NEW YORK — Parkerfest 2007 was another fantastic event that took place all across Manhattan: The East Village, Midtown, Upper West Side, Gramercy Park, and wound up in the shadow of the Brooklyn Bridge. It was a weekend of cabs and subways for the crowd, some of which came from Alaska.
The Dorothy Parker Society teamed up with the Robert Benchley Society, and took part in the awarding of its annual humor prizes. We welcomed RBS President David Trumbull and his wife, Mary, along with RBS vice president Chris Morgan, from Boston.
Parkerfest began Thursday night at Mo Pitkin’s House of Satisfaction, a bar and restaurant on Avenue A. Titled “The Potable Dorothy Parker” it was co-produced by Celia Bressack and Stephanie Sellars. It also featured Prudence Heyert and Andy Horan. Highlights were Bressack reading Parker’s essay “My Hometown” and Sellars performing “In the Throes.” Heyert and Horan played it up in the short story “The Sexes.”
Friday evening the members of the DPS gathered at the Algonquin Hotel for happy hour drinks in the lobby. It was a nice turnout as we tucked into a corner for cocktails and laughs. The Benchley Society brought out its big guns, the always-charming Jimmy and Eileen Keck from Providence. Later in the evening, many adjourned to a decadent party at a sumptuous apartment on Central Park West. The highlight was the appearance of Molly Crabapple and two of her burlesque models, Lucy and Ian. The party featured a life drawing class modeled on Molly’s successful Dr. Sketchy’s Anti-Art School classes. The last guests left at 4 a.m.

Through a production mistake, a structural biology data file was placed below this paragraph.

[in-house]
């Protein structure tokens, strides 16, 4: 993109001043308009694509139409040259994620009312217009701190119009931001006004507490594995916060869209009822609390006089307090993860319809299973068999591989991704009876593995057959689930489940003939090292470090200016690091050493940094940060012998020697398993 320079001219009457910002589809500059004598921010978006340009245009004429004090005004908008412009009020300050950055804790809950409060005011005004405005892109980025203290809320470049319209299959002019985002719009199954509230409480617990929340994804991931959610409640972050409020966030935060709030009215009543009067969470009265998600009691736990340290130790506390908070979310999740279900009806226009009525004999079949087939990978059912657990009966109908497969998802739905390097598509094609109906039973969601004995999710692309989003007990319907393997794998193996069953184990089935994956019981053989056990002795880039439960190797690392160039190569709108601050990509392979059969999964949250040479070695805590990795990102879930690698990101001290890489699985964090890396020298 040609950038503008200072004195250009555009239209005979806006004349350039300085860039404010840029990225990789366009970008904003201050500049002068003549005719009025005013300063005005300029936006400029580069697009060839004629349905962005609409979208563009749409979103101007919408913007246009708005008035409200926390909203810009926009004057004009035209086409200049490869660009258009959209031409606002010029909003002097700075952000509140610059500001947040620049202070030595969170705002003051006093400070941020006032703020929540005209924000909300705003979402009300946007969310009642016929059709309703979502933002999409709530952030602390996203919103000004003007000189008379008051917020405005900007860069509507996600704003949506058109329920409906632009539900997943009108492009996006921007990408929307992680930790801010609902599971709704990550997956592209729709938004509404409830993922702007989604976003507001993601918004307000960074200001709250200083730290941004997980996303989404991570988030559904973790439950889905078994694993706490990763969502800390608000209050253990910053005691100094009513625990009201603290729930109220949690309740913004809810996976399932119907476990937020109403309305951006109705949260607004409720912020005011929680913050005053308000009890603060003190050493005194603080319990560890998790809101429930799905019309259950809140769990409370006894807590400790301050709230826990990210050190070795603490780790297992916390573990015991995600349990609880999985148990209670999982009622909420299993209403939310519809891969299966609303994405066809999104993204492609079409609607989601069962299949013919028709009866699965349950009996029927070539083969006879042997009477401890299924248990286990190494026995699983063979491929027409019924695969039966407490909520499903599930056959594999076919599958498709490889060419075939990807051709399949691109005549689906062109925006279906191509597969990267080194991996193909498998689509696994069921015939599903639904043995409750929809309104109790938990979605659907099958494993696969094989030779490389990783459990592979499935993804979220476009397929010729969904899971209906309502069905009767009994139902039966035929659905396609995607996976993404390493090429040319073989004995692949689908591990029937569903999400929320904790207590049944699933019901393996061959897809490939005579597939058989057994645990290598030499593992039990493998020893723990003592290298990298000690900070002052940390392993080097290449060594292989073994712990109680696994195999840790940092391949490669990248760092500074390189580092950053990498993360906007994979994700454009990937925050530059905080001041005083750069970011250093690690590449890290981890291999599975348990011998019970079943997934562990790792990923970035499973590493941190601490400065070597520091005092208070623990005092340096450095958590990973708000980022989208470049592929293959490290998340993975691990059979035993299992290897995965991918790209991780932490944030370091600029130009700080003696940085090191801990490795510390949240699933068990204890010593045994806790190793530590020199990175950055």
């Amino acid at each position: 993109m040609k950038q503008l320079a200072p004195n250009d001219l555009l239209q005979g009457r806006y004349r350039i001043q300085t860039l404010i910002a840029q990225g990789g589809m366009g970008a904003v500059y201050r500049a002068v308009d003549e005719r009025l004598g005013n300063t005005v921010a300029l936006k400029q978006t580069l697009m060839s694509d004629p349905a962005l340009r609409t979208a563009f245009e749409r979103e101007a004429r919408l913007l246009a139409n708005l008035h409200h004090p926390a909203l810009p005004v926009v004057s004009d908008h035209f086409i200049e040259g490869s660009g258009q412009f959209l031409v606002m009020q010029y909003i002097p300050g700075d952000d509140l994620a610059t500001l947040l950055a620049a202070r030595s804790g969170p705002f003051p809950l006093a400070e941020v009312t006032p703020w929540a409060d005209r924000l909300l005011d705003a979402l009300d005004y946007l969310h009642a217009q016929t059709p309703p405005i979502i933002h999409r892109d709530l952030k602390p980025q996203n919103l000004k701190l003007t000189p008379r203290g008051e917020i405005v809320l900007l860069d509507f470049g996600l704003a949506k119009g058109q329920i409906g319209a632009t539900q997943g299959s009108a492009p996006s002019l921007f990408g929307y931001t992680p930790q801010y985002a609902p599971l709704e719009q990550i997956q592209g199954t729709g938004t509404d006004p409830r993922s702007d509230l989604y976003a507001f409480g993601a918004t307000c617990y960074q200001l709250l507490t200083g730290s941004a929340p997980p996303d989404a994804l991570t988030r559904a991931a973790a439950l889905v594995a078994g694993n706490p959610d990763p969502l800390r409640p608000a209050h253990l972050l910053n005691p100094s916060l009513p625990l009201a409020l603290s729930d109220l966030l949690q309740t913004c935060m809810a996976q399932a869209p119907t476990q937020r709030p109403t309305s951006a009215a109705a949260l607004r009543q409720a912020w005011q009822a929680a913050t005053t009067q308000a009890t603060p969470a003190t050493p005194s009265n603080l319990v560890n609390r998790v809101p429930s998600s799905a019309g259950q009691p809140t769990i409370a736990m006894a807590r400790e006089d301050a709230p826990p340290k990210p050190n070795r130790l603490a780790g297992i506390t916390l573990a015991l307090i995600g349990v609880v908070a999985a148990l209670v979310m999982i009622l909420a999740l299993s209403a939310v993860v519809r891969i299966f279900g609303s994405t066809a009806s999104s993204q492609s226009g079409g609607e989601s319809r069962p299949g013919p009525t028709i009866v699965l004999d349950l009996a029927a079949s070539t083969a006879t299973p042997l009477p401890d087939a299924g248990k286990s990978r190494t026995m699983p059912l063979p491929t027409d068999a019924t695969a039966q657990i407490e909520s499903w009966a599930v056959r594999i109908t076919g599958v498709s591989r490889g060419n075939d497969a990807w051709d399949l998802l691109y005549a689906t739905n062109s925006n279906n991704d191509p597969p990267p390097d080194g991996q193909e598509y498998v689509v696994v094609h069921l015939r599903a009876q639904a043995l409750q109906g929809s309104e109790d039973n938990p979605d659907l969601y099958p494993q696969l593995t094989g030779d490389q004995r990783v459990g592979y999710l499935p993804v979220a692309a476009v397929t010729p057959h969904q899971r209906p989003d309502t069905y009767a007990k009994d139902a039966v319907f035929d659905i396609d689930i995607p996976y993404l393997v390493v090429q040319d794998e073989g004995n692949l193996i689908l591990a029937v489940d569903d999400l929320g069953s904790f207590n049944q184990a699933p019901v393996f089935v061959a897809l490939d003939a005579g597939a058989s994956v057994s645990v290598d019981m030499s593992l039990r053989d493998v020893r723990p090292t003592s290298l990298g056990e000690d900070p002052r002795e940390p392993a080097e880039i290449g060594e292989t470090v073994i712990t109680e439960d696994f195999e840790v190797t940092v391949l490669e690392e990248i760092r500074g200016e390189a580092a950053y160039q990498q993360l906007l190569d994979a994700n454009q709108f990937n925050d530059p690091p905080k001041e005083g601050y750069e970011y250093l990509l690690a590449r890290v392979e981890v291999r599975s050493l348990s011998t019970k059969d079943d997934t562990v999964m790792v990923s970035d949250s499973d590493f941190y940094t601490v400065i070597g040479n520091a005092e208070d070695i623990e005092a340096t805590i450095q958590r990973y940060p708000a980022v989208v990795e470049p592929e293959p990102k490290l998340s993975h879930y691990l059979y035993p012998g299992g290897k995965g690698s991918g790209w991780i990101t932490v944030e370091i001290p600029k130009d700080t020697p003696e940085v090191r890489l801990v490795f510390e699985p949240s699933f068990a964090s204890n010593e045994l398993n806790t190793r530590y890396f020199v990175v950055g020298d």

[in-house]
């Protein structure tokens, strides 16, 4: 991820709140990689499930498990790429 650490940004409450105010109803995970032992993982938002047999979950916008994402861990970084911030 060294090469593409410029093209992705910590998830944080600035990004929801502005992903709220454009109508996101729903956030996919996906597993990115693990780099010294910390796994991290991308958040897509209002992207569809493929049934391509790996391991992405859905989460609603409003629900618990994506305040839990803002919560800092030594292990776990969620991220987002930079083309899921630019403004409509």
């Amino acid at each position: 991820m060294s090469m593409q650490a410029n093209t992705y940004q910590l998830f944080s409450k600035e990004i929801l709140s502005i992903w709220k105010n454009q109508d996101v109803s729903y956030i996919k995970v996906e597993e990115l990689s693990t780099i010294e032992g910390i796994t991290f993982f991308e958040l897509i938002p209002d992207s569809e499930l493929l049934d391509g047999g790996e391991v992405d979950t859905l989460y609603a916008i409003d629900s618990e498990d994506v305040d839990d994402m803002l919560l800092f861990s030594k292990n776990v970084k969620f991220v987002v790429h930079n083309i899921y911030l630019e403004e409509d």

Saturday was a long day for the attendees. We began at 11 with the Algonquin Round Table Walking Tour. It was made extra special by the attendance of Anthony Adams, oldest son of Franklin P. Adams (FPA). Tony told the small group some wonderful stories about his dad and his memories of old New York. We followed up the walk with luncheon at the Round Table. This was a fantastic chance to make new friends and renew old acquaintances.
The big banquet was held at Pete’s Tavern, which claims to be the oldest neighborhood bar in the city. There is some debate about this, but it did not matter how old it was to those who had a fine meal in the upstairs private room. We also welcomed Dan Montville from Illinois, who wrote the winning entry in the Benchley Society’s annual writing contest. We left Gramercy Park full.
Following the dinner, we headed to the Bridge Café, a small restaurant that is on Water Street, right next to the Brooklyn Bridge. Most of the crowd was in Roaring Twenties attire, and looked fabulous. We danced to an excellent trio, the Blue Vipers of Brooklyn. These guys blew us away. It was a fantastic time (and an open bar) at what research says is a business that has been dispensing liquor since 1794. They did a nice party for us.
One of the discussions at Parkerfest was if the event should be held bi-annually. We are talking about it. If the next one is held in 2008 or 2009 we do not know yet, but keep checking the news page for updates.